If the election results in 2017 are any indication, the Northwest’s Thin Green Line is growing stronger.
The Northwest has seen an onslaught of large-scale fossil fuel development schemes. From coal export terminals to refinery expansions to petrochemical projects, the industry aims to turn the region into a major center for dirty energy. But communities are fighting back.
Amidst tremendous controversy, local elections around the Northwest are, increasingly often, becoming referendums on these fossil fuel projects. That was certainly the case in 2017, the year when big oil tried to buy democracy in Washington with unprecedented political spending. In at least five communities around the state, voters took on fossil fuels at the ballot box where they notched some surprising wins over the energy companies. If the election results in 2017 are any indication, the Northwest’s Thin Green Line is growing stronger.
Here’s what happened around Washington.
In a race that functioned as a referendum on a proposed methanol refinery, Planning Commission member Mike Reuter won a surprise victory in his bid for the mayor’s office. He earned a plurality of support, 44 percent, by netting a total of just 388 votes. Reuter ran as an outspoken opponent of the Kalama methanol project, although it is not clear if the city has any legal jurisdiction over the project.
A Spokane ballot initiative to levy fines on oil and coal trains passing through the city lost after being outspent more than a hundred-to-one. There, as in other races, the fossil industry massively outspent the measure’s supporters. Although many doubted the legality of the measure (the federal government sharply curtails the power of local governments to act on railroads), the industry took no chances on losing in the court of public opinion. Supporters of the measure raised meager $7,000 pitted against coal and railway company contributions totaling $750,000. The measure lost 42 to 58 percent.
In Tacoma, at least two 2017 races were heavily influenced by the city and port greenlighting two fossil fuel development proposals: a big methanol refinery that was later abandoned by the project backers and a liquefied natural gas (LNG) facility backed by Puget Sound Energy (PSE).
The handling of the LNG project became a central issue in mayoral and port campaigns. Mayoral candidate Victoria Woodards, a former city council member who supports the LNG project, competed against Jim Merritt, who had strong concerns about the safety of the LNG plant and the accuracy of PSE’s public information campaign. Similarly, first-time candidate Kristin Ang, frustrated by the methanol and LNG debacles, ran for a seat on the Port Commission against longtime port official Don Meyer. Woodards appears to have defeated Merritt 54 to 46 percent, while as of this writing Meyer leads Ang 52 to 48 percent. The closeness of the contests suggests that officials will have to do more to appease restive voters concerned about environmental protection and transparency in government.
Running on an anti-oil platform, Don Orange won a landslide victory over Kris Greene, 65 to 34 percent, for a seat on the three-member Port Commission in Vancouver. The race set records for political spending as it became a super-heated proxy war over a controversial proposal to build a large oil-by-rail terminal on the Columbia River. Approved several years ago by the local port commission, the project has been extremely unpopular.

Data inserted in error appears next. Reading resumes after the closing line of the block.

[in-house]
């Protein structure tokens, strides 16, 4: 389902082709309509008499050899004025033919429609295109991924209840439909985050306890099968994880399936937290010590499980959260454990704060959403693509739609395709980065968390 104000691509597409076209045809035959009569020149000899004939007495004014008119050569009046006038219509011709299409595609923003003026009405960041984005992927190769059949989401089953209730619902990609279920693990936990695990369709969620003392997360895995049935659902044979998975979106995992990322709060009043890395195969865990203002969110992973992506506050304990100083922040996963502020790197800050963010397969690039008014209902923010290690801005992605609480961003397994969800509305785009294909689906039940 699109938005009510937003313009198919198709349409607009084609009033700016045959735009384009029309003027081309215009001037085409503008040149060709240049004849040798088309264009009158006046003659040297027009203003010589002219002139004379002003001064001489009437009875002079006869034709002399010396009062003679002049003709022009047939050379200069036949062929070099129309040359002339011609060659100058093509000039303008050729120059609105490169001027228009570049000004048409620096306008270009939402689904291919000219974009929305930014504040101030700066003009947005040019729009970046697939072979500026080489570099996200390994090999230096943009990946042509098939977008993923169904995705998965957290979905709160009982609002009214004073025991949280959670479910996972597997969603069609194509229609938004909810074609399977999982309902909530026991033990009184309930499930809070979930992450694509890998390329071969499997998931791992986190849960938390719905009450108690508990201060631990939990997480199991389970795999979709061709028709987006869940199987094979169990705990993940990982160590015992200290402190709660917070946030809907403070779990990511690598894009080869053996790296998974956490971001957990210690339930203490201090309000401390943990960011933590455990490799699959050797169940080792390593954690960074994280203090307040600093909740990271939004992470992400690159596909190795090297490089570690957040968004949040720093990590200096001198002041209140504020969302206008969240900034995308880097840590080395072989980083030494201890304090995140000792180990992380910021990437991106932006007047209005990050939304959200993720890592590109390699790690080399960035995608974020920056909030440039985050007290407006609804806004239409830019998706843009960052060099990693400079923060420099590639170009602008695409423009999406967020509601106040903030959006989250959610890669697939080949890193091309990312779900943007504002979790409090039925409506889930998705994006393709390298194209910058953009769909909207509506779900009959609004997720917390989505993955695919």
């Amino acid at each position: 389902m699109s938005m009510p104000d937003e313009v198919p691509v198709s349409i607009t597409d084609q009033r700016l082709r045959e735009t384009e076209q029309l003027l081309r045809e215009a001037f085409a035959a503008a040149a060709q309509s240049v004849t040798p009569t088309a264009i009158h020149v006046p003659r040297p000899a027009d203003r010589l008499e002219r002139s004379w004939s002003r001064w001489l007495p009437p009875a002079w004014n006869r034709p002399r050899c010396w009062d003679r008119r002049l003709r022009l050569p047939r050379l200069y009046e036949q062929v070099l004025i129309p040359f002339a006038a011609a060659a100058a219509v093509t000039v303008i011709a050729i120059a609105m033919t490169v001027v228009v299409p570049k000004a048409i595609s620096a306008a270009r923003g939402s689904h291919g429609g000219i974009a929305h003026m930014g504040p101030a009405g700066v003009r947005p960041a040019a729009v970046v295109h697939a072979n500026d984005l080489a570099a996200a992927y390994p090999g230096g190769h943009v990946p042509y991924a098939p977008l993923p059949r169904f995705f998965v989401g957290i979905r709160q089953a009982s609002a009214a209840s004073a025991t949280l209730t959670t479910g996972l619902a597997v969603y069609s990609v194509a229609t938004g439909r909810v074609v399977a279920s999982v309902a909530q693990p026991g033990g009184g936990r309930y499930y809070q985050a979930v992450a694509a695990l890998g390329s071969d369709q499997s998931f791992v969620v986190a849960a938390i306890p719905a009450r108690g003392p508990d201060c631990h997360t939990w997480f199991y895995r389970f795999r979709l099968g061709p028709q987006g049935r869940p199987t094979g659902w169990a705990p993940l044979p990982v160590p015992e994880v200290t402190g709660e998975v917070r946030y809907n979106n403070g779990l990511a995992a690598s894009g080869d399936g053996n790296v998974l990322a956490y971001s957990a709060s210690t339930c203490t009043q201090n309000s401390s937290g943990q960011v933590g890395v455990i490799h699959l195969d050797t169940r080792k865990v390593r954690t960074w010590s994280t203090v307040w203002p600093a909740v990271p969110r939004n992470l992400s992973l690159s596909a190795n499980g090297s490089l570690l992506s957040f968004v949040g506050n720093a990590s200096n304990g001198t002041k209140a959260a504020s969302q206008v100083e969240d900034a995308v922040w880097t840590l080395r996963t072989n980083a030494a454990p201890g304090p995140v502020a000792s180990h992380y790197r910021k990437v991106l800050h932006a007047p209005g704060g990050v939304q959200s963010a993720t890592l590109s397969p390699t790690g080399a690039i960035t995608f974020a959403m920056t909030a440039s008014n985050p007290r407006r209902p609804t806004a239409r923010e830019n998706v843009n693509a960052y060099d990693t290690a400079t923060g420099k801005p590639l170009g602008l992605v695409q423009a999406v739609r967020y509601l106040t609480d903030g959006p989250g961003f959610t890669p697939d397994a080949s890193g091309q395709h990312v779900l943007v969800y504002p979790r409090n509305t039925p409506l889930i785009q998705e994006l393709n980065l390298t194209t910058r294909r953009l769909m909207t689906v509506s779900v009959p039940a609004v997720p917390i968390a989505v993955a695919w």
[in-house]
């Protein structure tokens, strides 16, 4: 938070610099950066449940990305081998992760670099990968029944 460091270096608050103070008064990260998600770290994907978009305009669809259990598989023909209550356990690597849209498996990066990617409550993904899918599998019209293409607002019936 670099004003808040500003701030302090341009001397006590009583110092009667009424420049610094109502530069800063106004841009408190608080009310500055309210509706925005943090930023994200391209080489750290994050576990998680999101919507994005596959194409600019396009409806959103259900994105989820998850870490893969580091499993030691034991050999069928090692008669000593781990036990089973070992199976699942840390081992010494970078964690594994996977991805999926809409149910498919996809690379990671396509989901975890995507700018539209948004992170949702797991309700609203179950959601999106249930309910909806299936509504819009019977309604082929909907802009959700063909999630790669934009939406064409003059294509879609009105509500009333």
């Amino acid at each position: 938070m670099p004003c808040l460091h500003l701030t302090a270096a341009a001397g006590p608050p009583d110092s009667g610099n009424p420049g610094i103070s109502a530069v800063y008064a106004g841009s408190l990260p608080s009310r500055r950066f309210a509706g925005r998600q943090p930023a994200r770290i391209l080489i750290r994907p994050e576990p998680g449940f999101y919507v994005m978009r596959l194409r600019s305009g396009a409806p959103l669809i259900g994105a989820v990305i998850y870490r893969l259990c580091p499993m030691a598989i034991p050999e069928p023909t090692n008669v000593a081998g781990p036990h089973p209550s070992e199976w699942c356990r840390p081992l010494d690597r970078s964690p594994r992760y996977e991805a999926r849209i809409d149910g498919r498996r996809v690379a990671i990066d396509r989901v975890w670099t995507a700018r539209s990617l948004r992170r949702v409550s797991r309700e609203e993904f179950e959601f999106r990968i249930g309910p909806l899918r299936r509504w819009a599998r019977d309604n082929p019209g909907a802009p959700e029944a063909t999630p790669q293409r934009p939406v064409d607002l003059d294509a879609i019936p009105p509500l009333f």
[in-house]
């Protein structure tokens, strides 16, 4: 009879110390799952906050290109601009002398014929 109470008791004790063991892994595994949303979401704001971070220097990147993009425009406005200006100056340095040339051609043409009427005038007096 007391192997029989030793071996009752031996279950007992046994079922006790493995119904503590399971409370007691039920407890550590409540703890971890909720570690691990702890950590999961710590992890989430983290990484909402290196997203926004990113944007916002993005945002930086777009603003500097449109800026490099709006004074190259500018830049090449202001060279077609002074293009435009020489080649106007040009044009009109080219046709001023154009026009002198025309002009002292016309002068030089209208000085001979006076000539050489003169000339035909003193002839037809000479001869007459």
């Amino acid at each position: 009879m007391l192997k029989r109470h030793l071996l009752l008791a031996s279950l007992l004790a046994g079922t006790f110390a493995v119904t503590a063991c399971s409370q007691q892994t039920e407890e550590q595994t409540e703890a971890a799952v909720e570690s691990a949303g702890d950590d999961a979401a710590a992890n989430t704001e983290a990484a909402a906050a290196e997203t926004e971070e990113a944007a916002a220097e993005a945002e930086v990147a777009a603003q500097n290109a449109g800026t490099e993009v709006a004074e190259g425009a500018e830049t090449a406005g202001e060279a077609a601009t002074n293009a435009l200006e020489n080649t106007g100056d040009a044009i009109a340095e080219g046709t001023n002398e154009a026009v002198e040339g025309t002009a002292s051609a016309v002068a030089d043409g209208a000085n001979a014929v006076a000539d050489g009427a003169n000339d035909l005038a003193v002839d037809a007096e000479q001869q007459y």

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In 2015, Eric LaBrant ran for a seat, promising to stop the terminal. He was elected with 57 percent of the vote in the most expensive contest ever seen at Vancouver’s port. This year, however, put 2015 spending in the shade as the oil company behind the project poured $370,000 to the pro-terminal Greene. It was far and away the largest corporate donation in the history of Vancouver’s port (and the largest direct donation to any candidate in all of Washington in 2017) and it came together with hundreds of thousands of dollars more in PAC spending. When Orange takes his seat on the Commission, he is expected to vote with LaBrant to end the Port’s lease with the company, thereby killing the project.
The Whatcom County Council earned the lasting ire of the fossil fuel industry when it passed a moratorium sharply restricting coal, oil, and gas developments in the Cherry Point industrial area. In 2017, four of the seven council’s seats went up for a vote. It was the first time the county has voted using newly-adopted districts that resulted from an attempt by the coal industry and its allies to gerrymander the council in favor of permitting a huge coal terminal there. (See Kristin Eberhard’s analyses of Whatcom County districting politics here and here.)
Two Bellingham districts easily elected incumbents, both of whom were supported by the environmental community: Rud Browne, who won 82 percent of the vote, and Todd Donovan, who won 65 percent of the vote. A rural east county race went to a pro-fossil fuels candidate, Tyler Byrd, who took 54 percent of the vote in his district. In the one at-large race, which was characterized by over $100,000 of PAC money from the realtor association, the incumbent Barry Buchanan, who supports restricting coal and oil development, appears to have won with 52 percent support. At the end of the day, the county council will retain a large environmental majority.
Note that the voting results we report here are current as of the afternoon ballot drop on November 9.
Thanks to Alex Ramel, John Abbotts, and Jasmine Zimmer-Stucky who contributed information.
What about Barry Wenger’s Port race in Bellingham. I wish that had gotten more attention from the beginning.